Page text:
|Sep25-04, 12:14 PM||#1|
Young's modulus problem -- need a hint
There are two wires, one brass the other copper, both 50 cm long and 1.0 mm diameter. They are somehow connected to form a 1m length. A force is applied to both ends, resulting in a total length change of 0.5 mm. Given the respective young's moduluses of 1.3 x 10^11 and 1.0 x 10^11, I'm supposed to find the amount of length change in each section.
Apparently a variation of Hooke's law should be used here, such as F/A=Y(change in length/original length)
I'm stuck on how can I solve this with 2 unknowns (force and change in length)?
|Sep25-04, 12:54 PM||#2|
Hooke's law: [tex] \sigma=E_t \epsilon_t=E_1 \epsilon_1=E_2 \epsilon_2[/tex] where "Et" (N/m^2) is the apparent Young modulus of the complete wire.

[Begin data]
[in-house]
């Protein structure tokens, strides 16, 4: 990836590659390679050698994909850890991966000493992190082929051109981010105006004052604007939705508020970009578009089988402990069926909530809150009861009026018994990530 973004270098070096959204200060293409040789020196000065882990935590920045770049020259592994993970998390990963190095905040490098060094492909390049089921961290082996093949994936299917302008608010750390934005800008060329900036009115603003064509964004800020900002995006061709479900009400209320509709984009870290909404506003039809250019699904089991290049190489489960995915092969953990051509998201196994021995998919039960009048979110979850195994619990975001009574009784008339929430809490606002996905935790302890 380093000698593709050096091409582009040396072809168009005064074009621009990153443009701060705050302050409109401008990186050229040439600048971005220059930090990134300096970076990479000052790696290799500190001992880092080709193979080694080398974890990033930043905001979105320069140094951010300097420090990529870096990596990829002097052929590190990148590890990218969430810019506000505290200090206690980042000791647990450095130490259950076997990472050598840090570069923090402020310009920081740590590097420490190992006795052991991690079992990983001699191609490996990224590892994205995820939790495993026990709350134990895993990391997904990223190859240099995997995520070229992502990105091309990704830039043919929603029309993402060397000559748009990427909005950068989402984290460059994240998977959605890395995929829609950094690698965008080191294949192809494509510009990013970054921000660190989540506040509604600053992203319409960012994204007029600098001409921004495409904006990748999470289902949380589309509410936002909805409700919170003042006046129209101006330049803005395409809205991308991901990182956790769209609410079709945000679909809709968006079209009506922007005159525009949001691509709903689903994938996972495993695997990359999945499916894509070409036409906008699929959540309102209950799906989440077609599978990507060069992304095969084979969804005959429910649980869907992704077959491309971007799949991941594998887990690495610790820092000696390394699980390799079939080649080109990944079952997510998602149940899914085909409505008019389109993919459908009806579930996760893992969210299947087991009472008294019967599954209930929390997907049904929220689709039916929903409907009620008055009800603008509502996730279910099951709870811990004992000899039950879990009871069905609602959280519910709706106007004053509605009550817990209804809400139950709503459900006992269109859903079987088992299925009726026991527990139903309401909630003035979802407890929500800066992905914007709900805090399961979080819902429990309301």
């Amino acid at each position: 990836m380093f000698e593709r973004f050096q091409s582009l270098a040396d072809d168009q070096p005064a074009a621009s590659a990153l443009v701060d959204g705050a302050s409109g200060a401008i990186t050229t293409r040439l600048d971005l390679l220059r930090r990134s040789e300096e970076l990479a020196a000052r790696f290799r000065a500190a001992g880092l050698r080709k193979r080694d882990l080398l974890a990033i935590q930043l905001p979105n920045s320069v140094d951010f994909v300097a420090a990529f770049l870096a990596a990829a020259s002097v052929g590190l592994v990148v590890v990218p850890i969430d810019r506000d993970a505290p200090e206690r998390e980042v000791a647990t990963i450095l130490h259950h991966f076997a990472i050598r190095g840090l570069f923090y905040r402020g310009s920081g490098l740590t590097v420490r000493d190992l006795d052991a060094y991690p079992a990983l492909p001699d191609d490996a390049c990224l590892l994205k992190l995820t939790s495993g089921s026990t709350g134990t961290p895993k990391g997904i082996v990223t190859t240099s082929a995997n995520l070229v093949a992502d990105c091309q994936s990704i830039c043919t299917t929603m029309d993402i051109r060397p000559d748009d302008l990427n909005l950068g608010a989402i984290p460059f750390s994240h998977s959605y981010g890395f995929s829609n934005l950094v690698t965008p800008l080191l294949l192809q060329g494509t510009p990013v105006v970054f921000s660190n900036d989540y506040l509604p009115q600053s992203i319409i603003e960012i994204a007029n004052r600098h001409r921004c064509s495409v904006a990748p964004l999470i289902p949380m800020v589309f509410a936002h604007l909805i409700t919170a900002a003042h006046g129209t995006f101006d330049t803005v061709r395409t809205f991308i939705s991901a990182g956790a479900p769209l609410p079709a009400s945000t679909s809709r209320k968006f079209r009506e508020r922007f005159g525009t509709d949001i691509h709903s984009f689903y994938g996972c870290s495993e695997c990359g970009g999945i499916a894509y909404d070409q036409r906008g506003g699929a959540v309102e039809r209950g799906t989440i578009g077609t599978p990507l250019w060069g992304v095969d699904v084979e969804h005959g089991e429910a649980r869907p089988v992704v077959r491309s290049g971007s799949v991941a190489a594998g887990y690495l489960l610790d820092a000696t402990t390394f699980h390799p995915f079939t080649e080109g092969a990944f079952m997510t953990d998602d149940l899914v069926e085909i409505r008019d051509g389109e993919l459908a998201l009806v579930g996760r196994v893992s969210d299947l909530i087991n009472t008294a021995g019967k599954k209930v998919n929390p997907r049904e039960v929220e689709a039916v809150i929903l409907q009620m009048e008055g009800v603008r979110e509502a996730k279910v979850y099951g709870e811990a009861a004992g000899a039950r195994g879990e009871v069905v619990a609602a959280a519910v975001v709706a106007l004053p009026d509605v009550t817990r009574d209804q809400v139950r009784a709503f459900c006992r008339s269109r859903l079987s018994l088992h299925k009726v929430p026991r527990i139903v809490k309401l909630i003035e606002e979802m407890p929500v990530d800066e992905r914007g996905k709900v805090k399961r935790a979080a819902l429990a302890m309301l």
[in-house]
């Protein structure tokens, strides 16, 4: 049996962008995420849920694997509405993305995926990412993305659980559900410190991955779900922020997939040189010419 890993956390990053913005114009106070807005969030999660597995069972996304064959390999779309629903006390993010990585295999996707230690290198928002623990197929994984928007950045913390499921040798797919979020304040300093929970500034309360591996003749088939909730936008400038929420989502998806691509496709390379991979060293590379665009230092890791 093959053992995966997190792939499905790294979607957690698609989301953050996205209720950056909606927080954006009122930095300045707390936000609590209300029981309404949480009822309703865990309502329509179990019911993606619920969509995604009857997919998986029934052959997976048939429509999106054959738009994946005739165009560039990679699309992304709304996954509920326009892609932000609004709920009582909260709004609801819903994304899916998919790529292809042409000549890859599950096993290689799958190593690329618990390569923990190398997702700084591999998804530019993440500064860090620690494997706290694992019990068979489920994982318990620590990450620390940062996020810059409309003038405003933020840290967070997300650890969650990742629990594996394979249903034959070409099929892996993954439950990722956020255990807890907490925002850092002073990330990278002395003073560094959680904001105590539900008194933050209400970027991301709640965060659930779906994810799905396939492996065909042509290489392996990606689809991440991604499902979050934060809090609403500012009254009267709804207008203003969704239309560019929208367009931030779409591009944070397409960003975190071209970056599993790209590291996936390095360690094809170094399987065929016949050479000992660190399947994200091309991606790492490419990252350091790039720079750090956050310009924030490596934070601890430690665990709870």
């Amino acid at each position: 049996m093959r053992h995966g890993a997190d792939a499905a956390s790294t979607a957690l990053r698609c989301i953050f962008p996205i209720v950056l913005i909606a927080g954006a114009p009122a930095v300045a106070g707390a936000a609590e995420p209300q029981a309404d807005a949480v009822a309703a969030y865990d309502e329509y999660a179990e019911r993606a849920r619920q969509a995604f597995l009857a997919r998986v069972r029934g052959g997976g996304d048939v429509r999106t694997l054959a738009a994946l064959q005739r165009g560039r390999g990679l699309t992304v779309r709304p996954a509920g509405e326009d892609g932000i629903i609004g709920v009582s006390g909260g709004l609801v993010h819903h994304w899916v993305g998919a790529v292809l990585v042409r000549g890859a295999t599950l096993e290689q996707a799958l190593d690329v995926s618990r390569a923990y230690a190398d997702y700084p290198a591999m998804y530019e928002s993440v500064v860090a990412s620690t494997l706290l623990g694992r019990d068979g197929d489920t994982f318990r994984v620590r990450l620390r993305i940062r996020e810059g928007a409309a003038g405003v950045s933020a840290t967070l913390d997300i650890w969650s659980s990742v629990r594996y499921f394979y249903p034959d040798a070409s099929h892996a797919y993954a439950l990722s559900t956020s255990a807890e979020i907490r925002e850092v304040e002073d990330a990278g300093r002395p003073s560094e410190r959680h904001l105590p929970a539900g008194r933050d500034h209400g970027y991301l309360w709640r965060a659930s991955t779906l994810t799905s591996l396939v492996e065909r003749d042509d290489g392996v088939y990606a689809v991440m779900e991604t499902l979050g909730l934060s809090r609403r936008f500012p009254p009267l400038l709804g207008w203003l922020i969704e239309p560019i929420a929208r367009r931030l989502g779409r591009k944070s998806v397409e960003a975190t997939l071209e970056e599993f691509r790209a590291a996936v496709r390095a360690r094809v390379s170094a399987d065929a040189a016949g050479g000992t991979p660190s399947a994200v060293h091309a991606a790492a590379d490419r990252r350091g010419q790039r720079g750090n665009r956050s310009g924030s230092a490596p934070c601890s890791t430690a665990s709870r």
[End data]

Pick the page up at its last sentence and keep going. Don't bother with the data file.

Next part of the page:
Compatibility of deformations: [tex]\bigtriangleup L=\bigtriangleup L_1 + \bigtriangleup L_2[/tex]
Then, you have three equations for three unknowns: Et, epsilon1 and epsilon2.
Hope this help you a bit.
You've got two unknowns for
|Sep26-04, 12:33 AM||#3|
I think I get it. Based on your equations, the ratio of the young's moduluses should equal the ratio of the individual increases, that is, 13/10 = L1/L2
Therefore, 10L1 = 13L2
Since, L1 = L2 = 0.5, then L1 = 0.5 - L2. Plugging this into the above gives 10(0.5 - L2) = 13L2, so that the increase of L2 (brass wire) is 0.21 mm.
|Similar Threads for: Young's modulus problem -- need a hint|
|Young's Modulus||Introductory Physics Homework||9|
|Suspended hotel walkway (Young's modulus problem)||Introductory Physics Homework||2|
|young's modulus||Introductory Physics Homework||1|
|young's modulus||Introductory Physics Homework||2|
|Young's Modulus||Classical Physics||2|